There was a time when I flittered from stove to stove, always searching for the newest. I had a new cookset every spring. And I reviewed a lot back then, often having been sent kit after kit to try out – and to review (hopefully). I had Rubbermaid bins of gear stacked up. When we moved 3 years ago I purged a lot of it, and gave it to a local Scout Troop. By then I had removed Trailcooking from many PR lists, so I would receive less pitches to review gear (crazy I know…but it gets overwhelming at times). What I had found is I was always going back to my preferred choices. And here is the thing: Those preferred choices are what I still use when I am cooking on the trail. And more so? They are still manufactured and sold to this day. And some of these I have had for a very long time, well over a decade. That says a lot. And the real secret? None of these choices are what I would classify as “Super Expensive”. Buy well, buy once. And still have money left to buy food to cook in them…..
MSR 1.3 liter pot. Outside of it now having a plastic lid, it hasn’t changed much. It is a utilitarian pot, thin, light, has a lid to drain water and stands up to time. It is hard anodized aluminum.
My go to for a 2 liter pot is the GSI Outdoors Pinnacle pot. It has changed a bit over the years, but is still the same rugged multi person pot of choice for us. The lid is now nylon and not hard plastic. The set is sold in 2 sizes, go for the Small. It is also sold on Amazon. It used to come in a kit with bowls and cups for backpackers, but isn’t in stock. This could be related to China shipping issues, or it could be GSI. However, as the 3 pot set, all parts are equally usable.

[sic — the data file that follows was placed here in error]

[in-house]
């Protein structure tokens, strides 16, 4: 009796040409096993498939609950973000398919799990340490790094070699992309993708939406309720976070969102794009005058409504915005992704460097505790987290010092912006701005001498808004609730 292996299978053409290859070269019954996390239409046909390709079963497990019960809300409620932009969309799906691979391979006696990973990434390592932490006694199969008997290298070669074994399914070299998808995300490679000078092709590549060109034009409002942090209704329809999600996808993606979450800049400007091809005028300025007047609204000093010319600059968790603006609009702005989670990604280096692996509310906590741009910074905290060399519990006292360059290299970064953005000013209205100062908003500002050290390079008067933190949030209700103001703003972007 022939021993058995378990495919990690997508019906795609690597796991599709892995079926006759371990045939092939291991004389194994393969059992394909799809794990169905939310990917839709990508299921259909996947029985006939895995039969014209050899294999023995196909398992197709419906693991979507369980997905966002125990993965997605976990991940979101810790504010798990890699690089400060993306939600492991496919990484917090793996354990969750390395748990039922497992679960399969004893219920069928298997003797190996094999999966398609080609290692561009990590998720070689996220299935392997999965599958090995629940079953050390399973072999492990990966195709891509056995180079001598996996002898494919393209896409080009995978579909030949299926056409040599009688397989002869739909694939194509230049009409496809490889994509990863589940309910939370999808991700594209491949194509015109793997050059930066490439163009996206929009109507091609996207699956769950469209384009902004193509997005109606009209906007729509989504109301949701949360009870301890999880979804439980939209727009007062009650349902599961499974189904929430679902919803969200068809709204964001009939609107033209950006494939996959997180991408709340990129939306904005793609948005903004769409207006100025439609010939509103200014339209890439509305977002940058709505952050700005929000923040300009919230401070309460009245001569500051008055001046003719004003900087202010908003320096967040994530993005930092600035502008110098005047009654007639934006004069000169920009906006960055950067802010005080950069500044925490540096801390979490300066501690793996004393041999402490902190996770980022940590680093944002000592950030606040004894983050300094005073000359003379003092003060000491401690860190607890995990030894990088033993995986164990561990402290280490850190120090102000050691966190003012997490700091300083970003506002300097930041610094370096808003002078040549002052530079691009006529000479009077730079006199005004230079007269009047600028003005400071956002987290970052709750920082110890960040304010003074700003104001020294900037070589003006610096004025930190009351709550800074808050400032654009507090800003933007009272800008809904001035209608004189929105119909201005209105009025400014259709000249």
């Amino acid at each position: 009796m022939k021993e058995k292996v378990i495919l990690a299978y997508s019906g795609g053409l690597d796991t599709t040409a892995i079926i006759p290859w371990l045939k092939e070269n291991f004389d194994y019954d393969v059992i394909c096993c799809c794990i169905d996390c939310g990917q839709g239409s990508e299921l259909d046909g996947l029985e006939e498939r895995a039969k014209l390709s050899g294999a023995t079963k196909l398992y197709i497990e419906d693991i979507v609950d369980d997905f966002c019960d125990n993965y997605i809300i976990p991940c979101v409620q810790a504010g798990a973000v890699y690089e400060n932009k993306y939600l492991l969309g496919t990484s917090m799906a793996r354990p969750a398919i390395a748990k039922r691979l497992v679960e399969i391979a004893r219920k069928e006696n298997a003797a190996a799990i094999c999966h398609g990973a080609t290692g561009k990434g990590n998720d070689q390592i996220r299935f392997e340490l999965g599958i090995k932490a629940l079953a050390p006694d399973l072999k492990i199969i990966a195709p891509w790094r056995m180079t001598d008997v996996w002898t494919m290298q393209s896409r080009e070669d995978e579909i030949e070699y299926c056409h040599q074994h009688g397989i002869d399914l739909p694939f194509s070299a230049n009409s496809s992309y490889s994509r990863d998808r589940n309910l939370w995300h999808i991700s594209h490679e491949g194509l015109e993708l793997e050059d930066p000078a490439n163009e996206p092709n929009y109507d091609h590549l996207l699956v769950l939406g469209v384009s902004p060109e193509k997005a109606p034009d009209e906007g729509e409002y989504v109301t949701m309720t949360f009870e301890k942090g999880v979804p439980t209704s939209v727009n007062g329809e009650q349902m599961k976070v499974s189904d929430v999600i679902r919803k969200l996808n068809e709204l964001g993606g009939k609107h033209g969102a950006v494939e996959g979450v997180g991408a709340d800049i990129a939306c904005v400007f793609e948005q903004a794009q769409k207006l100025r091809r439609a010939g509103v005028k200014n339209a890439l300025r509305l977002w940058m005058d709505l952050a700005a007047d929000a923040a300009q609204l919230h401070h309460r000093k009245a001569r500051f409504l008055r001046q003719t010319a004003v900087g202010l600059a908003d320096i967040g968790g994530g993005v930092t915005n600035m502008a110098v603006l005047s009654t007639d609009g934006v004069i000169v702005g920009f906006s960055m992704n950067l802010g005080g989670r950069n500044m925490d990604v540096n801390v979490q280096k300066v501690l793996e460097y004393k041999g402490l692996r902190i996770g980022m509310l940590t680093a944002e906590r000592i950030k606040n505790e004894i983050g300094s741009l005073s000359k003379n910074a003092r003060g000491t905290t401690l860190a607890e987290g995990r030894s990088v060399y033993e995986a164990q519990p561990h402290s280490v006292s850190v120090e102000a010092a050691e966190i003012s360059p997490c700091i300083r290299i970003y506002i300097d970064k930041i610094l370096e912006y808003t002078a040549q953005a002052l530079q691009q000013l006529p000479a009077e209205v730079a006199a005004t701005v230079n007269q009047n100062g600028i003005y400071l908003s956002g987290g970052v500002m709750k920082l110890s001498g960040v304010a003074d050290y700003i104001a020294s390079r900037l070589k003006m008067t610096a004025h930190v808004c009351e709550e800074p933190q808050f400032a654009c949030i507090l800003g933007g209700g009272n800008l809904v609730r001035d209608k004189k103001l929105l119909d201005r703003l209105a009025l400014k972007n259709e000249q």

The fry pan can come in handy. And with sets, you can always leave parts behind as needed, to lower pack weight. Or fry up a steak. Either way.
Snowpeak GigaPower Stove. I have used so many stoves over the years. From alcohol to liquid fuel, canister stoves have always been my choice due to their ease of use, stability and no fiddling needed to use. I want to be able to light it and get my pot going. The Giga is a master in its class. It fits folded up in the palm of your hand, and can take both the small and large fuel canisters. I use small canisters for water boiling, the larger and wider canisters when cooking on larger pots. It can boil water fast, opened up, or slowly simmer food. And it is affordable. It might not look fancy, but it is my gold standard.
The MSR Universal Canister Stand has been a helpful piece of gear since I picked it up on a whim long ago. It gives your fuel canister a wider stance, leading to stability while cooking. The MSR website is out of stock of them, but Amazon has them in stock. When you are on unstable ground, and especially using a small canister with a large pot, it is worth having one along.
I have had these for a very, very long time. I bought them when they had just come out, at an REI that is no longer open. It was an impulse buy, I thought I’d get them for travel but instead they replaced the plastic spoons I had long carried in my cook it. Bamboo works great in all types of cooking pots. The fork and spoon work well for both that and eating. And knock the chopsticks. I use them to toss pasta if stir frying, and for keeping pasta not sticking while boiling. Easy to use, easy to clean…..and they are looking like new even over 12 years later.
They make child sized ones as well, I am a firm believer everyone should have their own set and carry it in their pack.
To fun cooking, and to long lasting cooking gear for the trail!